An Iranian couple are going public about how a B.C. business charged them $15,000 to come to Canada — a violation of the Temporary Foreign Worker Program rules — for jobs that turned out to be non-existent.
“We came for job. But they didn't give us,” said Sareh Aminian, who said her husband was only given one day’s paid work. “It makes me crazy.”
The couple entered Canada in March 2013, under contracts with Parvaz Film Corporation originally signed in 2011 and 2012.
Company owner Sherry Soltani and her husband, Majid Mahichi, run a photo studio in Maple Ridge, B.C. They also broadcast cable TV shows in Farsi for the local Persian community.
“After you get this situation, you pay $15,000 and after that … where is my money? Where is my job? I always ask — when can I start my job?” said Aminian’s husband, Payam Bakht.
“I am telling you, I got very, very bad depression. We don't have anybody here. No relative here, no friends here.”
Aminian and Bakht also said that once they were in Canada, Parvaz Film told them that if they paid an additional $1,200 per month to the company in cash, it would remit false payroll taxes to government, so the couple could pretend Bakht was working — and stay in Canada.
“We didn't have job, we had to pay tax, and if we didn't pay tax we had to leave Canada,” said Aminian. “We have to pay $1,200 each month, without any work and without any salary.”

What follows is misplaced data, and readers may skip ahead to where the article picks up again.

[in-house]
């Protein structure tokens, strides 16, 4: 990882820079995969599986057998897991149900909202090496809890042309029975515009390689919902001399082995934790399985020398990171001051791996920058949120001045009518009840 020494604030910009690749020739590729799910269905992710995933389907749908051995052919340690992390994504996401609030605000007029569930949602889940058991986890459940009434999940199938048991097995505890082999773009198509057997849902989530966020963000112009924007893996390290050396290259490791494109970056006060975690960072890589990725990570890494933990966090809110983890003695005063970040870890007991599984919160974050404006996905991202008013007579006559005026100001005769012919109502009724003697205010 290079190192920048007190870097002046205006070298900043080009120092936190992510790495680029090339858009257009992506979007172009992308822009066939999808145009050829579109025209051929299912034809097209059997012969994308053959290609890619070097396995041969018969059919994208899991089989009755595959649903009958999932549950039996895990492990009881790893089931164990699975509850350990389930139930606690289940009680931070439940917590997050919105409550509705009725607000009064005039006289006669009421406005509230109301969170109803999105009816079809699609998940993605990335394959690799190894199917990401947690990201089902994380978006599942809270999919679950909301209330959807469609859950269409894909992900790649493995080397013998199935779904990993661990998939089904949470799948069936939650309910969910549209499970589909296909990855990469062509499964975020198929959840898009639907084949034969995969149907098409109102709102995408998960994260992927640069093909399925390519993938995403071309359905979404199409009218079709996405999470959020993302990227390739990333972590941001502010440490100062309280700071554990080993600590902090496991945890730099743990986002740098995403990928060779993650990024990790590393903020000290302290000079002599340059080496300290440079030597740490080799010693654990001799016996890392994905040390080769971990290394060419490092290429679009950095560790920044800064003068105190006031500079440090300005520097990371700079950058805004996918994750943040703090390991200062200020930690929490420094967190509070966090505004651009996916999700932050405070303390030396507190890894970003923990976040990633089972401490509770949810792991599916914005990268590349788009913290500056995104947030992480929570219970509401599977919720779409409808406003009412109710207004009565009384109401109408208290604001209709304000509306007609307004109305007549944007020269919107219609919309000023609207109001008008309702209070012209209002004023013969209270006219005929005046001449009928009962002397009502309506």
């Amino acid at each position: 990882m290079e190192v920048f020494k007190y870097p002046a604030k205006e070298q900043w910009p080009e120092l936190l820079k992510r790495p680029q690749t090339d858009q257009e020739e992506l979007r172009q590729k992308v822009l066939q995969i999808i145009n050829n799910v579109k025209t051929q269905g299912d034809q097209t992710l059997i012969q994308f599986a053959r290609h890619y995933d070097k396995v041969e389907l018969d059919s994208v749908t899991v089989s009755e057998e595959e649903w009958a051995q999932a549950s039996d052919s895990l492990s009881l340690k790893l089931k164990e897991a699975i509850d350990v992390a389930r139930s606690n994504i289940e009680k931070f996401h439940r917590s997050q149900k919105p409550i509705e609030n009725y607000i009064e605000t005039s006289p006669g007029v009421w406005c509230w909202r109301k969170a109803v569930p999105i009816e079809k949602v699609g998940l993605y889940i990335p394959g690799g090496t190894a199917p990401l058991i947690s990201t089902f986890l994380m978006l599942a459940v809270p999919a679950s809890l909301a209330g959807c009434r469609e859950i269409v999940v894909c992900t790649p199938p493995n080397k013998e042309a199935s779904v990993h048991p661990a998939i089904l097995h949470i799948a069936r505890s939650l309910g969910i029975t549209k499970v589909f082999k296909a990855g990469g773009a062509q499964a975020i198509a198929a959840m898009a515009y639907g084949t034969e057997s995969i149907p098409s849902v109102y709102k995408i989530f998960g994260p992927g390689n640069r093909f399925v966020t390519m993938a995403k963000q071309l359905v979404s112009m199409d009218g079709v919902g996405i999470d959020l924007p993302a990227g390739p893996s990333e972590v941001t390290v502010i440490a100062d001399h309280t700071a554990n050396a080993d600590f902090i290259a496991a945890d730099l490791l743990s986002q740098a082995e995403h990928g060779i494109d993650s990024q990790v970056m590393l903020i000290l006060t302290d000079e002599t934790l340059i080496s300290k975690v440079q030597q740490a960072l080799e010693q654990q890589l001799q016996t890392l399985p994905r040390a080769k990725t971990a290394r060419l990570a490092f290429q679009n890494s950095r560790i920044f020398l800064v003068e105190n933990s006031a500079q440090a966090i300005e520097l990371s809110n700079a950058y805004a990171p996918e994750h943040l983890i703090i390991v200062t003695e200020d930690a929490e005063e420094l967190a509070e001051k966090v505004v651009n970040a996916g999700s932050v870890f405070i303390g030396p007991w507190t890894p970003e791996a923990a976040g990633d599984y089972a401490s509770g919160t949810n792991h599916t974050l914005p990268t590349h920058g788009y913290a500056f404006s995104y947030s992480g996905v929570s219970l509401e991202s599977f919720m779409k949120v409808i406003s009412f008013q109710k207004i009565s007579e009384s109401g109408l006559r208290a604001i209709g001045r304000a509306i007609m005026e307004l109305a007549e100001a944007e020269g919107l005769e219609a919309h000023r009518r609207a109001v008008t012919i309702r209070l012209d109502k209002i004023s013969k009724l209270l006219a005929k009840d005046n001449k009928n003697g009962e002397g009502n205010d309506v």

Instead of paying the "tax" to the employer, they cut off all contact and went to an immigration lawyer, who filed a successful refugee claim on their behalf, based partly on evidence from the money-for-jobs scheme.
Serious allegations reported
“Once they got here they were surprised to find not only is there no work for them to do — no salary — but they had to pay the employer even more in order to keep their worker status,” said lawyer Mojdeh Shahriari. “It’s like extortion, really.”
Shahriari alleges the company defrauded the government by giving false information in order to get a positive Labour Market Opinion (permission to hire foreign workers).
“This is a criminal allegation. It remains to be proved. However, it warrants a criminal investigation,” said Shahriari.
Shahriari was worried other workers would be exploited. She reported the case with substantial documentation to the criminal investigations branch of the Canada Border Services Agency, nine months ago.
She can’t understand why the company hasn’t faced any consequences.
“I have been shocked in my practice with a lot of things — but this is extremely shocking to me and disturbing … because the proof was so clearly provided to [CBSA],” she said.
Parvaz Film was advertising jobs for Farsi-speaking applicants as recently as last month, which suggests the company still has permission to hire foreign workers.